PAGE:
Take Five with Katya Apekina ’05



Katya Apekina ’05 is the author of the novel The Deeper the Water the Uglier the Fish (Two Dollar Radio, 2018), which is a First Fiction finalist for the L.A. Times Book Prize, won the “35 Over 35 Award” and was named a Best Book of 2018 by Kirkus Reviews, BuzzFeed, Entropy, LitReactor and Literary Hub. In addition, Apekina’s debut was listed as a Most Anticipated Book by New York Magazine, Harper’s Bazaar, Publishers Weekly, Bustle, Fast Company and others. Apekina also is a translator, journalist and screenwriter. Born in Moscow, she lives in Los Angeles with her husband, journalist David Weinberg, and their daughter.

What were you like when you arrived at Columbia?

I thought I would be a photographer and I was always setting up these elaborate photos in the dorms, weird stuff — we’d climb onto the roof in the shaft and I would photograph my friends having a picnic, or sharpen a bunch of pencils and make my friends roll their faces in the shavings, or crawl out of an old trunk that I’d found discarded on the side of the road. It was fun, but definitely very elaborate, and difficult to wrangle everyone into position. I think my friends were relieved when I switched to writing and stopped photographing them.

What do you remember about your first-year living situation?

I lived in John Jay! I remember there were a lot of characters on my floor, Central Casting-type stuff. Future news anchors, foreign royalty, eccentrics with their plumage on full display. My next-door neighbor was always listening to Britney Spears, and you could hear him in there, singing in a falsetto, thumping furniture — anytime you knocked on his door, he’d answer out of breath. He’s one of my closest friends to this day, and the reason I became a writer.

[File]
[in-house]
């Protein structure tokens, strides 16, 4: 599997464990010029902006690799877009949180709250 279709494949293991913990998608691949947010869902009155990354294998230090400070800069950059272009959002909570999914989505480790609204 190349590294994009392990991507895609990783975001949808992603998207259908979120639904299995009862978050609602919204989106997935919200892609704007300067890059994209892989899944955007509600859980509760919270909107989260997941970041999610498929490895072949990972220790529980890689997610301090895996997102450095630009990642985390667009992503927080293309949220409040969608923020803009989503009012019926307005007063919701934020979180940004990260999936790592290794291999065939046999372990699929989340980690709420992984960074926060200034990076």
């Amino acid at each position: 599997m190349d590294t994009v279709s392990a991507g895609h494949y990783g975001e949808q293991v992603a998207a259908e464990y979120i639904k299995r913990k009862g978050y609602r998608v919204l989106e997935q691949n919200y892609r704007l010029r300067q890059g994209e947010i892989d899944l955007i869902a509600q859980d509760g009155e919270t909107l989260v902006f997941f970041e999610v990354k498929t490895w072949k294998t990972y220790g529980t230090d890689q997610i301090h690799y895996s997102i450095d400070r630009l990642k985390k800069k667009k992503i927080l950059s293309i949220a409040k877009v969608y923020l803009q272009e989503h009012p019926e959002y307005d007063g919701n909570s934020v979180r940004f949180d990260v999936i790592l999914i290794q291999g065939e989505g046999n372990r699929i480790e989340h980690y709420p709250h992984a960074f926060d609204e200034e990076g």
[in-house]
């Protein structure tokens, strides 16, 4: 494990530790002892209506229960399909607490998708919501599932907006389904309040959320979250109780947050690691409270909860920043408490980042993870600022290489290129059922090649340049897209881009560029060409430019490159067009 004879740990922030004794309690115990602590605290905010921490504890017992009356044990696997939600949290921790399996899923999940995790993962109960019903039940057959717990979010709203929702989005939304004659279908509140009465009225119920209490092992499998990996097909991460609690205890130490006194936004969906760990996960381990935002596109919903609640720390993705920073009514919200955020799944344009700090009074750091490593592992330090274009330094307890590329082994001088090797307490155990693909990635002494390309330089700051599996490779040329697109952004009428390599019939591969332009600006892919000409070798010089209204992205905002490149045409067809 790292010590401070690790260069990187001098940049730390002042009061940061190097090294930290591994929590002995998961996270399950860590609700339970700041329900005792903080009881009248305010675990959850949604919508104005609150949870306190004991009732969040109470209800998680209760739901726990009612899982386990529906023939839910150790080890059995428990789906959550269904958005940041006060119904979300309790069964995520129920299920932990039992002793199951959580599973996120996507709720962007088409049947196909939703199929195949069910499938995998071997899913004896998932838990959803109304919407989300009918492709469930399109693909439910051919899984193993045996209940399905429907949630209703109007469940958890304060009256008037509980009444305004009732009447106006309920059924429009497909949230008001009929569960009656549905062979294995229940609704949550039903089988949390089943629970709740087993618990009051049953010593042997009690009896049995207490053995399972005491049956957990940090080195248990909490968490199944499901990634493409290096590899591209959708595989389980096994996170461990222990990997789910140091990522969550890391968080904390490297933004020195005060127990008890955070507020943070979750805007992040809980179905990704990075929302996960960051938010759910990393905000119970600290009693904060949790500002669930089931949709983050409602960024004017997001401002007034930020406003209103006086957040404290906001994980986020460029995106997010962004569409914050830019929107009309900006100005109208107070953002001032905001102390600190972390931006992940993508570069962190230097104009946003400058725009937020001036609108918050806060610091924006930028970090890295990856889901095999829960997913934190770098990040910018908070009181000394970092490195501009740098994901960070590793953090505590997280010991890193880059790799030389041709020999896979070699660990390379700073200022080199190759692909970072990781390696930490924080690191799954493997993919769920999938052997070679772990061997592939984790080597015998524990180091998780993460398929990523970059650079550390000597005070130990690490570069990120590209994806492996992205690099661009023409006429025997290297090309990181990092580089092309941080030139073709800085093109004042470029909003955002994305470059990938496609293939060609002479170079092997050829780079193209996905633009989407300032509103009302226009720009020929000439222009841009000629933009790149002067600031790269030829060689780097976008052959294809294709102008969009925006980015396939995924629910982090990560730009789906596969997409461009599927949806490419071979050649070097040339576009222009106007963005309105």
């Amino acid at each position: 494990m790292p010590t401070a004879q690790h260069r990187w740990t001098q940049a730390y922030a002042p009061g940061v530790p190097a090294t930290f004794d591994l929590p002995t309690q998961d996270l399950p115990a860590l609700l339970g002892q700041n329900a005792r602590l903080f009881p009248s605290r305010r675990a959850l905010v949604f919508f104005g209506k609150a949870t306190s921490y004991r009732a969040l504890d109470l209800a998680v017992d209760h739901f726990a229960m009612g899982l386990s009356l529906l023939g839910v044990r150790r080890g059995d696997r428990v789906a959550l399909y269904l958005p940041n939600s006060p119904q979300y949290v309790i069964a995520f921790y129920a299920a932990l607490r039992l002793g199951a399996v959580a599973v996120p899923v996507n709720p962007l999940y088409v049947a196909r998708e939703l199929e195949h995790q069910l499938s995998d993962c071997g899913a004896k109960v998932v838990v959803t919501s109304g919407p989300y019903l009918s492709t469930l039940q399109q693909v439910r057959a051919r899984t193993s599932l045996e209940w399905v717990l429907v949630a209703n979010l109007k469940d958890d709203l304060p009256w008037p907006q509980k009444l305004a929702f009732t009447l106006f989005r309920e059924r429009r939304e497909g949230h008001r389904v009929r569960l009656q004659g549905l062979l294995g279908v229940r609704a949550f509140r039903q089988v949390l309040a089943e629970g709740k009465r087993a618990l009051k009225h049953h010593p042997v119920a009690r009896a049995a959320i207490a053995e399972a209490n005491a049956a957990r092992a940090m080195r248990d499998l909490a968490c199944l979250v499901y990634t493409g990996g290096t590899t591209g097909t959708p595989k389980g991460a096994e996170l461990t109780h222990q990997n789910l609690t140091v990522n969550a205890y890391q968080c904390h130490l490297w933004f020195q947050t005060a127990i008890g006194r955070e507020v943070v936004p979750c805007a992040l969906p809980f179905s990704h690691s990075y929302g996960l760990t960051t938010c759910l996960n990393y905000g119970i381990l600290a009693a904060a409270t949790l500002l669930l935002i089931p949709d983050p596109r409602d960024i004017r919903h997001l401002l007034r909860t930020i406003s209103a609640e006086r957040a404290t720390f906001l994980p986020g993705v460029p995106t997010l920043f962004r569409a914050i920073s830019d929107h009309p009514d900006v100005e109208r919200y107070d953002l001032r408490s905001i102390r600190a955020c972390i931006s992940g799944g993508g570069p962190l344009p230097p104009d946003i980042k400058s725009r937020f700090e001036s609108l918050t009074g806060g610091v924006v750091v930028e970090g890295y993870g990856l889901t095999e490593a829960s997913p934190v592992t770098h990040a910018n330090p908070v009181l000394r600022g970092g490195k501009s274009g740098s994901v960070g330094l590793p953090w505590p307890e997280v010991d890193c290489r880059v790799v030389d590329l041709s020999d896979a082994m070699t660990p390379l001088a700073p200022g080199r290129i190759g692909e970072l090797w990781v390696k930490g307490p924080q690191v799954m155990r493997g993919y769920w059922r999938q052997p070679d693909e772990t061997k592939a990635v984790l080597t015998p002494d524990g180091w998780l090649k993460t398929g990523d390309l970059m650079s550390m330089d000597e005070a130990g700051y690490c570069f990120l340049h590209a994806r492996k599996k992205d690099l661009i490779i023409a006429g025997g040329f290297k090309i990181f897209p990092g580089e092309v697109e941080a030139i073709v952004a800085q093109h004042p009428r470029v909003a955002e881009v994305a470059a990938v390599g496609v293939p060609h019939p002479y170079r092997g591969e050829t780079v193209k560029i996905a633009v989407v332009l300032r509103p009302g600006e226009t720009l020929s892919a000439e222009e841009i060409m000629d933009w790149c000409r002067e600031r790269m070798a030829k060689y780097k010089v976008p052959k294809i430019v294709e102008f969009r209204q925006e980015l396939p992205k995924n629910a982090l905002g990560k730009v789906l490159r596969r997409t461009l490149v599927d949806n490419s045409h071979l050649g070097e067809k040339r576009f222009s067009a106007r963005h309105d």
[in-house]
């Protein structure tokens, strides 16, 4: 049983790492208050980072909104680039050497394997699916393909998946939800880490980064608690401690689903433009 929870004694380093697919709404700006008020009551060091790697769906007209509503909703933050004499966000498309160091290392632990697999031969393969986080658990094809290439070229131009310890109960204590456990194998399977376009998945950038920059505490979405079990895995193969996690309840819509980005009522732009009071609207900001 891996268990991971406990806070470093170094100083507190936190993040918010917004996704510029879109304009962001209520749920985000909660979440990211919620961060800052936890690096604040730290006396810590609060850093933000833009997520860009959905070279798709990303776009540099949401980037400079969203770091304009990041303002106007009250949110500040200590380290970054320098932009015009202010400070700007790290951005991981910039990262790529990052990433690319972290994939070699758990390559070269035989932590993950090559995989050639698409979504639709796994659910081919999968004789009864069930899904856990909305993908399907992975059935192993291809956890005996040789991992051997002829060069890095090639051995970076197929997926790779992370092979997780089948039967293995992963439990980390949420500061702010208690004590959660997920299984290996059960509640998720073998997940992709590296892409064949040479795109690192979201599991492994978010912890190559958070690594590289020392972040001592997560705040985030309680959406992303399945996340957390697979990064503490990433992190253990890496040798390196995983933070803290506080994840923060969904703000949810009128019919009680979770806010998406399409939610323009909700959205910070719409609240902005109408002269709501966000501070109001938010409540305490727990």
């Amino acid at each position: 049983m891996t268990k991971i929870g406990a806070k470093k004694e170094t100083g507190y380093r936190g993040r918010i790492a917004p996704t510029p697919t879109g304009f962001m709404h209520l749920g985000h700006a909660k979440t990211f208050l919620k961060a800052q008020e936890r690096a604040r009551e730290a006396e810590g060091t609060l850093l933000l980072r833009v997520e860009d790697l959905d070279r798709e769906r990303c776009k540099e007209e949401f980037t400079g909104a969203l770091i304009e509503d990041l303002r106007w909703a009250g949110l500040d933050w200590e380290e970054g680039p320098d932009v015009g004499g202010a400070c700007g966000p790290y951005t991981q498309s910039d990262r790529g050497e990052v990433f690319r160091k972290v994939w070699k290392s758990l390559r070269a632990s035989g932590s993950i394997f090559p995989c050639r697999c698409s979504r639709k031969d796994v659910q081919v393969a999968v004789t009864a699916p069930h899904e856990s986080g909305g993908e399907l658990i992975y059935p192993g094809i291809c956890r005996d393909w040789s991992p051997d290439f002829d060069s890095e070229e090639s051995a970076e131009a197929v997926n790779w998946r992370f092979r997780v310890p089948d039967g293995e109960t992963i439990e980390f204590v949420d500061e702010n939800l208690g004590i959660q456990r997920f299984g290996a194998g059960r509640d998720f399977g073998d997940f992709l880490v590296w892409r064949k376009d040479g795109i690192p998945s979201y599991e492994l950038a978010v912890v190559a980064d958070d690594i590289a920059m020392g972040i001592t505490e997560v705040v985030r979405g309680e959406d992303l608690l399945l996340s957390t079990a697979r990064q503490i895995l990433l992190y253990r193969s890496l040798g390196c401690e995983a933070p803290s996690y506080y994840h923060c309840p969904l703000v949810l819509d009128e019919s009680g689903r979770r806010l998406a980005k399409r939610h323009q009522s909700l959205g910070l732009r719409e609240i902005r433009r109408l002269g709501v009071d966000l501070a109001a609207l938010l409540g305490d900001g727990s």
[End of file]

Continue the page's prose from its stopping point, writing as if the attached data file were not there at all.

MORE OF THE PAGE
What class do you most remember and why?

I hadn’t known I wanted to be a writer until I took the writing workshops. Leslie Woodard GS’94 directed the program, and she was so warm and supportive. I am still in touch with Joanna Hershon SOA’99, my fiction writing professor. I also took an amazing lit seminar with Mary Gordon at Barnard — she introduced me to a lot of writers I still love — and a contemporary fiction class with Bruce Robbins. I started off as a film major, and the movies I saw in the documentary film lecture have stayed with me, too. I loved that we were encouraged to study so widely — I probably would never have taken those neuroscience courses if there wasn’t a science requirement, but I’m glad I did.

Did you have a favorite spot on campus, and what did you like about it?

I remember when it was spring and unseasonably warm, everyone would be out on the patch of grass by John Jay — someone had even dragged a couch out there. I remember how we’d all sit in loose circles, talking and laughing, and the way everyone would scatter when the sprinklers came on.

What, if anything, about your College experience would you do over?

My personal regrets are always along the lines of: I wish I had been more present, less afraid of appearing foolish, less judgmental of myself and everyone else, more open to all the amazing stuff that was being offered to me. Being in New York was magical and I got to do so many things off campus, but I wish I had spent a little more time on campus. I also never studied abroad, and that could have been interesting.